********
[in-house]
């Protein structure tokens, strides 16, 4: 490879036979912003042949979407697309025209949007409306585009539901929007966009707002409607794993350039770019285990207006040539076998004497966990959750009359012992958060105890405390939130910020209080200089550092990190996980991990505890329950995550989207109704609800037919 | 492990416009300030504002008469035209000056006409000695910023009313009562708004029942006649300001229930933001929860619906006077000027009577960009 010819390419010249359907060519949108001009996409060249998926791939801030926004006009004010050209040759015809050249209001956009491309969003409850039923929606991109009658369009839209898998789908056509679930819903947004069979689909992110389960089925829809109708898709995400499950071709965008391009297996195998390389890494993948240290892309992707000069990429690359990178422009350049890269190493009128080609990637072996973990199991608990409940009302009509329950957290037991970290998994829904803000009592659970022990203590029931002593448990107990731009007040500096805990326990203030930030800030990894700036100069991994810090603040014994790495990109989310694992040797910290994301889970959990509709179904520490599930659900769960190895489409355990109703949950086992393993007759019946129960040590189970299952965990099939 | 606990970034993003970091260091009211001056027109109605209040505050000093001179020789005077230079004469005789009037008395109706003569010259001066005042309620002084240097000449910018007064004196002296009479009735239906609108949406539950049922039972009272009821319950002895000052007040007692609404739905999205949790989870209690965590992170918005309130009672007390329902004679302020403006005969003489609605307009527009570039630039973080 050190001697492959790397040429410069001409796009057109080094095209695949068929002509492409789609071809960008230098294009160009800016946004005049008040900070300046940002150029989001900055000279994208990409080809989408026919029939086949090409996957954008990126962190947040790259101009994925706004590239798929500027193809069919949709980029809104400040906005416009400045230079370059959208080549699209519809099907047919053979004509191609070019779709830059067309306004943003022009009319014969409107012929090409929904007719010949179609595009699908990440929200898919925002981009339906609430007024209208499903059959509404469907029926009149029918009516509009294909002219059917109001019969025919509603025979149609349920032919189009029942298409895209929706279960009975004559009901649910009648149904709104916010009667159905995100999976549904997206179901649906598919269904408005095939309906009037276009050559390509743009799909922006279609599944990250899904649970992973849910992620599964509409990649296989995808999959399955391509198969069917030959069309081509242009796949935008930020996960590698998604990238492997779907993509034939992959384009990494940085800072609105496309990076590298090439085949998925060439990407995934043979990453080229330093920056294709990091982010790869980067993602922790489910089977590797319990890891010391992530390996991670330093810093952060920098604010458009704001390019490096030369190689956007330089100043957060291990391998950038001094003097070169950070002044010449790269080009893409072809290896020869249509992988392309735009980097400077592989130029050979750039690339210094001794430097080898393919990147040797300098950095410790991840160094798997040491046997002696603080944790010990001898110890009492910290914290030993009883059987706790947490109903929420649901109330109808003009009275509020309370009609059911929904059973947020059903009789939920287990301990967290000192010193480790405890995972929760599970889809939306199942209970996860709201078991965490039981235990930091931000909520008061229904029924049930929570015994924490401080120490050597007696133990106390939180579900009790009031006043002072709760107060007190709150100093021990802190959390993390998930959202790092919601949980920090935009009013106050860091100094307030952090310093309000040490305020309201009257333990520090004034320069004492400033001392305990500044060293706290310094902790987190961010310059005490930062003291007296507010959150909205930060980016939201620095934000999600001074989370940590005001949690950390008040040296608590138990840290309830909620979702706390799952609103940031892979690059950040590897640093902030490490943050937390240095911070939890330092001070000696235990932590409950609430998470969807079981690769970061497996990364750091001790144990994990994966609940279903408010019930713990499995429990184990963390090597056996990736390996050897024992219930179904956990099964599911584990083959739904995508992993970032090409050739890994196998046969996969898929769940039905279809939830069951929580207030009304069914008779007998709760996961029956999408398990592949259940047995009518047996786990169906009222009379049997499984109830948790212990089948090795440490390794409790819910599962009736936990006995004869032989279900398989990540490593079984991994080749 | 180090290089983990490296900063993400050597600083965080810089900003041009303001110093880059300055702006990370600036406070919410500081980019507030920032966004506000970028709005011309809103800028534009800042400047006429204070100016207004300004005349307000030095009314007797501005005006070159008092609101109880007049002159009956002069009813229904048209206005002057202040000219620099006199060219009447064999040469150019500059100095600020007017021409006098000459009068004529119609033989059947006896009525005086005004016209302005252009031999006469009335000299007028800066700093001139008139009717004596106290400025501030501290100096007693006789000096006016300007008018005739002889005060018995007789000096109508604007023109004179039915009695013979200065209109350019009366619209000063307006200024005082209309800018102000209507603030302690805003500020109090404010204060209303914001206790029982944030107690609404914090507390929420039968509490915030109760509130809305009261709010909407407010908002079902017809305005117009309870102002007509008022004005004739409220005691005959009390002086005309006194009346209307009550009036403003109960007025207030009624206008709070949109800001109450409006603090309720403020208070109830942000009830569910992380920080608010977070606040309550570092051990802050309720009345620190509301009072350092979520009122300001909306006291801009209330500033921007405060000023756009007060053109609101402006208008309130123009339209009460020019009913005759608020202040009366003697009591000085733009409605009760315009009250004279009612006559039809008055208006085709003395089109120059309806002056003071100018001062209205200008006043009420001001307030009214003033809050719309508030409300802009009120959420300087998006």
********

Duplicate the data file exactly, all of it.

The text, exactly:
[in-house]
């Protein structure tokens, strides 16, 4: 490879036979912003042949979407697309025209949007409306585009539901929007966009707002409607794993350039770019285990207006040539076998004497966990959750009359012992958060105890405390939130910020209080200089550092990190996980991990505890329950995550989207109704609800037919 | 492990416009300030504002008469035209000056006409000695910023009313009562708004029942006649300001229930933001929860619906006077000027009577960009 010819390419010249359907060519949108001009996409060249998926791939801030926004006009004010050209040759015809050249209001956009491309969003409850039923929606991109009658369009839209898998789908056509679930819903947004069979689909992110389960089925829809109708898709995400499950071709965008391009297996195998390389890494993948240290892309992707000069990429690359990178422009350049890269190493009128080609990637072996973990199991608990409940009302009509329950957290037991970290998994829904803000009592659970022990203590029931002593448990107990731009007040500096805990326990203030930030800030990894700036100069991994810090603040014994790495990109989310694992040797910290994301889970959990509709179904520490599930659900769960190895489409355990109703949950086992393993007759019946129960040590189970299952965990099939 | 606990970034993003970091260091009211001056027109109605209040505050000093001179020789005077230079004469005789009037008395109706003569010259001066005042309620002084240097000449910018007064004196002296009479009735239906609108949406539950049922039972009272009821319950002895000052007040007692609404739905999205949790989870209690965590992170918005309130009672007390329902004679302020403006005969003489609605307009527009570039630039973080 050190001697492959790397040429410069001409796009057109080094095209695949068929002509492409789609071809960008230098294009160009800016946004005049008040900070300046940002150029989001900055000279994208990409080809989408026919029939086949090409996957954008990126962190947040790259101009994925706004590239798929500027193809069919949709980029809104400040906005416009400045230079370059959208080549699209519809099907047919053979004509191609070019779709830059067309306004943003022009009319014969409107012929090409929904007719010949179609595009699908990440929200898919925002981009339906609430007024209208499903059959509404469907029926009149029918009516509009294909002219059917109001019969025919509603025979149609349920032919189009029942298409895209929706279960009975004559009901649910009648149904709104916010009667159905995100999976549904997206179901649906598919269904408005095939309906009037276009050559390509743009799909922006279609599944990250899904649970992973849910992620599964509409990649296989995808999959399955391509198969069917030959069309081509242009796949935008930020996960590698998604990238492997779907993509034939992959384009990494940085800072609105496309990076590298090439085949998925060439990407995934043979990453080229330093920056294709990091982010790869980067993602922790489910089977590797319990890891010391992530390996991670330093810093952060920098604010458009704001390019490096030369190689956007330089100043957060291990391998950038001094003097070169950070002044010449790269080009893409072809290896020869249509992988392309735009980097400077592989130029050979750039690339210094001794430097080898393919990147040797300098950095410790991840160094798997040491046997002696603080944790010990001898110890009492910290914290030993009883059987706790947490109903929420649901109330109808003009009275509020309370009609059911929904059973947020059903009789939920287990301990967290000192010193480790405890995972929760599970889809939306199942209970996860709201078991965490039981235990930091931000909520008061229904029924049930929570015994924490401080120490050597007696133990106390939180579900009790009031006043002072709760107060007190709150100093021990802190959390993390998930959202790092919601949980920090935009009013106050860091100094307030952090310093309000040490305020309201009257333990520090004034320069004492400033001392305990500044060293706290310094902790987190961010310059005490930062003291007296507010959150909205930060980016939201620095934000999600001074989370940590005001949690950390008040040296608590138990840290309830909620979702706390799952609103940031892979690059950040590897640093902030490490943050937390240095911070939890330092001070000696235990932590409950609430998470969807079981690769970061497996990364750091001790144990994990994966609940279903408010019930713990499995429990184990963390090597056996990736390996050897024992219930179904956990099964599911584990083959739904995508992993970032090409050739890994196998046969996969898929769940039905279809939830069951929580207030009304069914008779007998709760996961029956999408398990592949259940047995009518047996786990169906009222009379049997499984109830948790212990089948090795440490390794409790819910599962009736936990006995004869032989279900398989990540490593079984991994080749 | 180090290089983990490296900063993400050597600083965080810089900003041009303001110093880059300055702006990370600036406070919410500081980019507030920032966004506000970028709005011309809103800028534009800042400047006429204070100016207004300004005349307000030095009314007797501005005006070159008092609101109880007049002159009956002069009813229904048209206005002057202040000219620099006199060219009447064999040469150019500059100095600020007017021409006098000459009068004529119609033989059947006896009525005086005004016209302005252009031999006469009335000299007028800066700093001139008139009717004596106290400025501030501290100096007693006789000096006016300007008018005739002889005060018995007789000096109508604007023109004179039915009695013979200065209109350019009366619209000063307006200024005082209309800018102000209507603030302690805003500020109090404010204060209303914001206790029982944030107690609404914090507390929420039968509490915030109760509130809305009261709010909407407010908002079902017809305005117009309870102002007509008022004005004739409220005691005959009390002086005309006194009346209307009550009036403003109960007025207030009624206008709070949109800001109450409006603090309720403020208070109830942000009830569910992380920080608010977070606040309550570092051990802050309720009345620190509301009072350092979520009122300001909306006291801009209330500033921007405060000023756009007060053109609101402006208008309130123009339209009460020019009913005759608020202040009366003697009591000085733009409605009760315009009250004279009612006559039809008055208006085709003395089109120059309806002056003071100018001062209205200008006043009420001001307030009214003033809050719309508030409300802009009120959420300087998006």